(Note: These curves are generally for illustrative purposes only; some likely dynamics may not be well represented in the above. Also note that, in practice, demand for old technologies doesn’t cease, but declines at a rate connected to the rise of competing technologies, so after peaking, the S-curves start a descent at various rates toward zero. Also, separately note that the “PTCA” labeled curve corresponds to percutaneous transluminal coronary angioplasty, encompassing the percutaneous category of approaches to ischemic heart disease. PTCA itself has evolved from balloon angioplasty alone to the adjunctive use of stents of multiple material types with or without drug elution and even bioabsorbable stents.)
Source: MedMarket Diligence, LLC

Resulting Technology Shifts

Falling: Open surgical instrumentation, bare metal stents.
Rising and leveling: thoracoscopic instrumentation, monitors
Rising later: stem-cells, extracellular matrices, atherosclerosis-reducing drugs
Rising even later: gene therapy

The minimally invasive technologies enabled by thoracoscopy (used in MIDCAB) and catheterization pulled just about all the demand out of open coronary artery bypass grafting, though the bare metal stents used initially alongside angioplasty have also been largely replaced by drug-eluting stents, which also may be replaced by drug-eluting balloon angioplasty. Stem cells and related technologies used to deliver them will later represent new growth in treatment of ischemia, at least to some degree at the expense of catheterization (PTCA and percutaneous CABG). Eventually, gene therapy may prove able to prevent the ischemia to develop in the first place.

  • Wound Management Past, Current, and Future Technologies
    • Gauze bandages/dressings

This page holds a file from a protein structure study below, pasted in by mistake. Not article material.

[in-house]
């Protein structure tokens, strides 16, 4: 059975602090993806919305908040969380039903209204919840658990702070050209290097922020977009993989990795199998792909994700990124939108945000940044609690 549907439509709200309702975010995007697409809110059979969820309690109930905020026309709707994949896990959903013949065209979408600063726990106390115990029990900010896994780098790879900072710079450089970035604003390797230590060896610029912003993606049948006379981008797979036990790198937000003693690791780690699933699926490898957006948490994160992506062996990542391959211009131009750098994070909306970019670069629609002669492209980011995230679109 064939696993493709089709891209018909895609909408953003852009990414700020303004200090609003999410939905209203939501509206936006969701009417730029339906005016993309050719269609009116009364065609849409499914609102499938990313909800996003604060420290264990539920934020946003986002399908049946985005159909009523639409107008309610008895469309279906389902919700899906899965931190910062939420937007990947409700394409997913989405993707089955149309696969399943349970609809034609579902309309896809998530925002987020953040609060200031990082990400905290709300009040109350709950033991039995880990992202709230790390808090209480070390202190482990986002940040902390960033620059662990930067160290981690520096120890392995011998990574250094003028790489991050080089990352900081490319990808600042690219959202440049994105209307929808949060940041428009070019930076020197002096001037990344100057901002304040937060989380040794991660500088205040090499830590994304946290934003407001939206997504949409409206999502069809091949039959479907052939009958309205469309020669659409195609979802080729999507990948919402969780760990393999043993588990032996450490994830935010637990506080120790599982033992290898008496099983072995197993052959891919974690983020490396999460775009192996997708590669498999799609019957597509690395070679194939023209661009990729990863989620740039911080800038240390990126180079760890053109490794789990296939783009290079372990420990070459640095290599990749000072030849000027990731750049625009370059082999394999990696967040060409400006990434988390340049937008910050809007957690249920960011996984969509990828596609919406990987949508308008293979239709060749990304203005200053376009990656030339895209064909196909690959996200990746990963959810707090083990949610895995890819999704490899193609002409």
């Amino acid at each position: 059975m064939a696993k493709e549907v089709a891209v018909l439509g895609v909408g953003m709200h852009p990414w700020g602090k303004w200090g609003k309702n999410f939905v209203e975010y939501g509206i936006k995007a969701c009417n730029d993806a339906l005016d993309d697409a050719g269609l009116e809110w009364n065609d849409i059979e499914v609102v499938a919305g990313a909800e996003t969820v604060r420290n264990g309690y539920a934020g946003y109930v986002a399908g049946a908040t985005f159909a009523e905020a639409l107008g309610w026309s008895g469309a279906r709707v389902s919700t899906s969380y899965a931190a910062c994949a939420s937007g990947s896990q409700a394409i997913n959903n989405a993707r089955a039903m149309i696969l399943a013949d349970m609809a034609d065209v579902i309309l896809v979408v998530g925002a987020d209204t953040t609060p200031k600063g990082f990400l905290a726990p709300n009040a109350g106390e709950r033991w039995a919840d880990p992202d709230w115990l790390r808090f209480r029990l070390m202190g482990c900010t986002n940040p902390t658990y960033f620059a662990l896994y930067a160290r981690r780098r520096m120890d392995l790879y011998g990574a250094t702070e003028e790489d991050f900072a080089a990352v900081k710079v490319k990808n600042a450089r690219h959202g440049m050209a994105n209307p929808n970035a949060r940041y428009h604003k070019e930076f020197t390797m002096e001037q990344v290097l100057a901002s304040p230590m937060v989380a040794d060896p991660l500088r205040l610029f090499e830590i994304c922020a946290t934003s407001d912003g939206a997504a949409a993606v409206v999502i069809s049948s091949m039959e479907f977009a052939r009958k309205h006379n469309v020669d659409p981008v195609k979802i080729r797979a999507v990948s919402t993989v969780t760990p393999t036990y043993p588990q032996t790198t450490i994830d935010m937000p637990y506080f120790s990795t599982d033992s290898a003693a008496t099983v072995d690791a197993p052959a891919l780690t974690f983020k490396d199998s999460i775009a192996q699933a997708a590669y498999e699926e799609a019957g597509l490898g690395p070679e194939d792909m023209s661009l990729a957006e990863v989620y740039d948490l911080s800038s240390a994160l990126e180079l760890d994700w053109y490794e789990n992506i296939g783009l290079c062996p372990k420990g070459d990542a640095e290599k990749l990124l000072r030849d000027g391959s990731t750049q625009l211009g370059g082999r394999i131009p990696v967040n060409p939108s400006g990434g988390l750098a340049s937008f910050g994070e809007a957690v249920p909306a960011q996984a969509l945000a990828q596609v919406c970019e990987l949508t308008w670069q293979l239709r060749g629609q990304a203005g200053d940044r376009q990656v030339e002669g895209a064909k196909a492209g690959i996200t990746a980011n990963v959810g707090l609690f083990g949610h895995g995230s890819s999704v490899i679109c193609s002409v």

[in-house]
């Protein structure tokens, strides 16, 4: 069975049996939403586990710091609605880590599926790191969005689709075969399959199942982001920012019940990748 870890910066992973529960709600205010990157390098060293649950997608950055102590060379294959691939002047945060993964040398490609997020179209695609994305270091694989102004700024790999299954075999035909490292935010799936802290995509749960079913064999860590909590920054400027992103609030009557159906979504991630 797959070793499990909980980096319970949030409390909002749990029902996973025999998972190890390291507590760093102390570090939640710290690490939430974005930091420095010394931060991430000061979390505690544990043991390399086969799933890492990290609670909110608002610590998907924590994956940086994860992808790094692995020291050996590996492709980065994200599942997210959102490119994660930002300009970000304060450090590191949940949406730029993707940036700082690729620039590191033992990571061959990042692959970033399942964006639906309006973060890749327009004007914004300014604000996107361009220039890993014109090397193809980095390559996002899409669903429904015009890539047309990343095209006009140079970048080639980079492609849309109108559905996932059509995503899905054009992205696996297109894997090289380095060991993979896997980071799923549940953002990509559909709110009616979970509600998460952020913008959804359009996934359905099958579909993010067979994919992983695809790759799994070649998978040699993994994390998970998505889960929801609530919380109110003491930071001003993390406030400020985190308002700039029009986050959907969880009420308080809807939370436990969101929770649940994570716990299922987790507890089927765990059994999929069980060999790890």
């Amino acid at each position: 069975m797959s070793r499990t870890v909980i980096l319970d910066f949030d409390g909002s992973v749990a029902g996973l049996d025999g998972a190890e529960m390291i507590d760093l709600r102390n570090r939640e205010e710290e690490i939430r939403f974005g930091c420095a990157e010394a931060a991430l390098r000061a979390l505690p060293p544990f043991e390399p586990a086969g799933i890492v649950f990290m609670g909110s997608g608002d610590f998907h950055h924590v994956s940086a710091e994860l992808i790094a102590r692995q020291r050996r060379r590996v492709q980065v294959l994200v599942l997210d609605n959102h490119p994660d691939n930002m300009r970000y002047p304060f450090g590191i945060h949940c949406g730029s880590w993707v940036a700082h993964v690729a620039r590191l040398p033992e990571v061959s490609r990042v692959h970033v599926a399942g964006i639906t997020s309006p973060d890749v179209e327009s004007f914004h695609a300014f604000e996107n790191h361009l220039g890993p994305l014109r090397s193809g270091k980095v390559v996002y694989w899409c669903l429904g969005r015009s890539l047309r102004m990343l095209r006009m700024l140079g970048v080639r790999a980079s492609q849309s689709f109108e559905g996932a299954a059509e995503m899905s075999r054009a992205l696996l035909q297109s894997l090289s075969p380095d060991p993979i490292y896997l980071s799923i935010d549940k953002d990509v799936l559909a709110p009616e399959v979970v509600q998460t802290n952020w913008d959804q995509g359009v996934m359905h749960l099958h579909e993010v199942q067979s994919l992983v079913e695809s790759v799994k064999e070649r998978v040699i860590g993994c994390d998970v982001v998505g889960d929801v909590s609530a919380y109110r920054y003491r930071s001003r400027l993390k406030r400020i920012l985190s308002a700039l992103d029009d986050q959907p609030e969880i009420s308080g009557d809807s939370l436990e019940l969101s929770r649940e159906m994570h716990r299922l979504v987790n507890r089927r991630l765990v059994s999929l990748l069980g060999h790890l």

• Hydrogel, alginate, and antimicrobial dressings
    • Negative pressure wound therapy (NPWT)
    • Bioengineered skin substitutes
    • Growth factors

Another great example of a disease or condition treated by multiple evolving technologies over time is wound management, which has evolved from simple gauze dressings to advanced dressings, to systems like negative pressure wound therapy, hyperbaric oxygen and others, to biological growth factors to bioengineered skin and skin substitutes.

Technology S-Curves in the Management of Ischemic Heart Disease

Source: MedMarket Diligence, LLC

Resulting Technology Shifts

Falling: Traditional gauze and other simple dressings
Falling: NPWT, hyperbaric oxygen
Rising: Advanced wound dressings, bioengineered skin, growth factors

Wound management has multiple technologies concurrently available, rather than sequential (when one largely replaces the other) over time. Unsurprisingly, traditional dressings are in decline. Equipment-related technologies like NPWT and hyperbaric oxygen are on the wane as well. While wound management is not a high growth area, advanced dressings are rising due to their ability to heal wounds faster, an important factor considering that chronic, slow-healing wounds are a significant contributor to high costs. Bioengineered skin is patient-specific, characterized by faster healing and, therefore, rising.